Chronology of the Unix World
|1969||Internet begins as the ARPAnet with Doug
Englebart (inventor of the mouse) at Stanford Research Institute linking to a Scientific
Data Systems mainframe to a Honeywell minicomputer acting as a dumb terminal in remote
login--more or less a dialup "telnet" session.
Unix invented by Ken Thompson of AT&T's Bell Laboratories as a Digital PDP minicomputer alternative to the General Electric multi-user mainframe running MIT's Multics. Unix was originally written in assembly language. Unix, in a sense, emerged from the fragmentation of AT&T and GE's attempt to work together.
|1970||Intel creates the first microprocessor
AT&T's patent department uses Unix's roff program for text formatting.
|1971||Ken Thompson and Dennis Ritchie release AT&T's Unix for the Digital minicomputer. 80% of U.S. universities license Unix at nominal cost for their Digital minicomputers.|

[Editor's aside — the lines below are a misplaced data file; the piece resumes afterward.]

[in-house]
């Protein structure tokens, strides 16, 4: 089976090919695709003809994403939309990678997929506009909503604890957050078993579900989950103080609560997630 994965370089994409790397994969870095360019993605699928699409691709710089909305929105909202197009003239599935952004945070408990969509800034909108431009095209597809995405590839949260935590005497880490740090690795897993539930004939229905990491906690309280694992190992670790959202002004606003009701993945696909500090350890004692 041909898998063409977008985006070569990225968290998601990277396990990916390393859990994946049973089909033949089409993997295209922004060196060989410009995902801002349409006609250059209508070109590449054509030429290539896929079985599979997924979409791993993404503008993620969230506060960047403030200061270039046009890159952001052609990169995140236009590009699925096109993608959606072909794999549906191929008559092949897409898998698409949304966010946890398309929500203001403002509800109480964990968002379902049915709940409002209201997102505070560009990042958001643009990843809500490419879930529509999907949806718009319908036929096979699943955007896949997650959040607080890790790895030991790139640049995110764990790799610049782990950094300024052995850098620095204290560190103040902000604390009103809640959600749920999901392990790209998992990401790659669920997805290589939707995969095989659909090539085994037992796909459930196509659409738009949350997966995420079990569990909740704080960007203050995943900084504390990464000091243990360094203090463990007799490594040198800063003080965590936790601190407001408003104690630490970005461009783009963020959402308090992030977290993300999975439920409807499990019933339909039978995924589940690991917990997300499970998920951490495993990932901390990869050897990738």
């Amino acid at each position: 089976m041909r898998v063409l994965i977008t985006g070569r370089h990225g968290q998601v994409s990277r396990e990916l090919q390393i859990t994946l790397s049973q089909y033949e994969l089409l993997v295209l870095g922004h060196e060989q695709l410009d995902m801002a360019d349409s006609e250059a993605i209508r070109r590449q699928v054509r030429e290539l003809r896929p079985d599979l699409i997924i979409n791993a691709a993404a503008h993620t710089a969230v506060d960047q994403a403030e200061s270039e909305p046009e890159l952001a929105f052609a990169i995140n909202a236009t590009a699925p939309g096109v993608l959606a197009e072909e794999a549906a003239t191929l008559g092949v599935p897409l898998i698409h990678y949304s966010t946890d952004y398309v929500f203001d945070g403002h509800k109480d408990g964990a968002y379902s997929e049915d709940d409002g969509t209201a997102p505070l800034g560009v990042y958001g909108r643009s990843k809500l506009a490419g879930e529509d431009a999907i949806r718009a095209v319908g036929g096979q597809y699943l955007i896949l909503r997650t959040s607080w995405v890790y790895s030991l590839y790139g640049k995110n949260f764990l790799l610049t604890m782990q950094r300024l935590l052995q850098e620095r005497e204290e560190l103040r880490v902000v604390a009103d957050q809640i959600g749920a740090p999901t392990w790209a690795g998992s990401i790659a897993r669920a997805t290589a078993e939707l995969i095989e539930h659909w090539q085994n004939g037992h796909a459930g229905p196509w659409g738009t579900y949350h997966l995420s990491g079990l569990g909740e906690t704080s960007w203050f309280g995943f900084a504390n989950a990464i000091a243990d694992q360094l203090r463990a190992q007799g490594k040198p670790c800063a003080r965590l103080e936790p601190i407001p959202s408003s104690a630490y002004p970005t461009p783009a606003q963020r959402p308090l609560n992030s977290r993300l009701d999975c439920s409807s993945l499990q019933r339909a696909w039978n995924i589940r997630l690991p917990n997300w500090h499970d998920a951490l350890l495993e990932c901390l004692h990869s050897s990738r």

|1972||Ken Thompson rewrites Unix in B (after the "A" of assembly language?). Ken Thompson's B, which evolved from Martin Richard's BCPL|
|1973||Dennis Ritchie rewrites B as C for portability. [PDP-11 time sharing supports 11 users and costs $150,000.)|
|1974||Unix becomes the first operating system written in the C programming language, which means porting is much easier than a system written in assembler language.|
|1975||Universities begin to provide Unix to students, thanks to the low cost ($150 for an unsupported version).|
|1976||The first port of Unix: from the PDP to the Interdata 8/32.|
releases Unix Version 7, featuring the
IBM enters the PC market, seeking to displace Digital's CP/M, the predecessor to DOS. Bill Gate's DOS uses system interrupts instead of system calls.
|1979||Berkeley Software Distribution (BSD) becomes available: Berkeley added the C shell to make Unix commands more like C commands, networking improvements, and virtual memory.|
|1980||Apollo Computer founded to provide proprietary "workstations" ($25,000 - $100,000) as a cheaper alternative to mini-computers (Digital, Data General, Hewlett-Packard)|